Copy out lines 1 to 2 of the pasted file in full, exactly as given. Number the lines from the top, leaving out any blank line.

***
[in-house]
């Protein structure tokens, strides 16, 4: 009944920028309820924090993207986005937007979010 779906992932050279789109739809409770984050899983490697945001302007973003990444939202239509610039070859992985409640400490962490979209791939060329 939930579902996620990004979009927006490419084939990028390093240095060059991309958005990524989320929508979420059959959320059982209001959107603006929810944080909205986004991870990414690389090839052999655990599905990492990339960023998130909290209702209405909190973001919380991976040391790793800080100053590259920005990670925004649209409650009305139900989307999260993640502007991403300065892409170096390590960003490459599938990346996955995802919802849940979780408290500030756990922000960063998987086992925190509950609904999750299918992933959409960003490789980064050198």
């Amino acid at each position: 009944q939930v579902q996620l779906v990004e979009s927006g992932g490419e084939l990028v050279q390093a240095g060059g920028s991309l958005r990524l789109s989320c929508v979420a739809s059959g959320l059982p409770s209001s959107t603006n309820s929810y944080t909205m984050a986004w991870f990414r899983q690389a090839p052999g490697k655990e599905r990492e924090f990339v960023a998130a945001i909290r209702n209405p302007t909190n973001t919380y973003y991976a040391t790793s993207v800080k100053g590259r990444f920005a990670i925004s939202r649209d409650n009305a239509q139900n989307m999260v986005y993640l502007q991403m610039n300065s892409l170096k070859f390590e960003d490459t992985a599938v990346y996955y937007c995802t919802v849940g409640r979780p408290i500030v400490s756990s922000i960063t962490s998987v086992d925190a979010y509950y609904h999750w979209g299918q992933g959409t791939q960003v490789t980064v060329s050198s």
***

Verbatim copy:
[in-house]
């Protein structure tokens, strides 16, 4: 009944920028309820924090993207986005937007979010 779906992932050279789109739809409770984050899983490697945001302007973003990444939202239509610039070859992985409640400490962490979209791939060329 939930579902996620990004979009927006490419084939990028390093240095060059991309958005990524989320929508979420059959959320059982209001959107603006929810944080909205986004991870990414690389090839052999655990599905990492990339960023998130909290209702209405909190973001919380991976040391790793800080100053590259920005990670925004649209409650009305139900989307999260993640502007991403300065892409170096390590960003490459599938990346996955995802919802849940979780408290500030756990922000960063998987086992925190509950609904999750299918992933959409960003490789980064050198």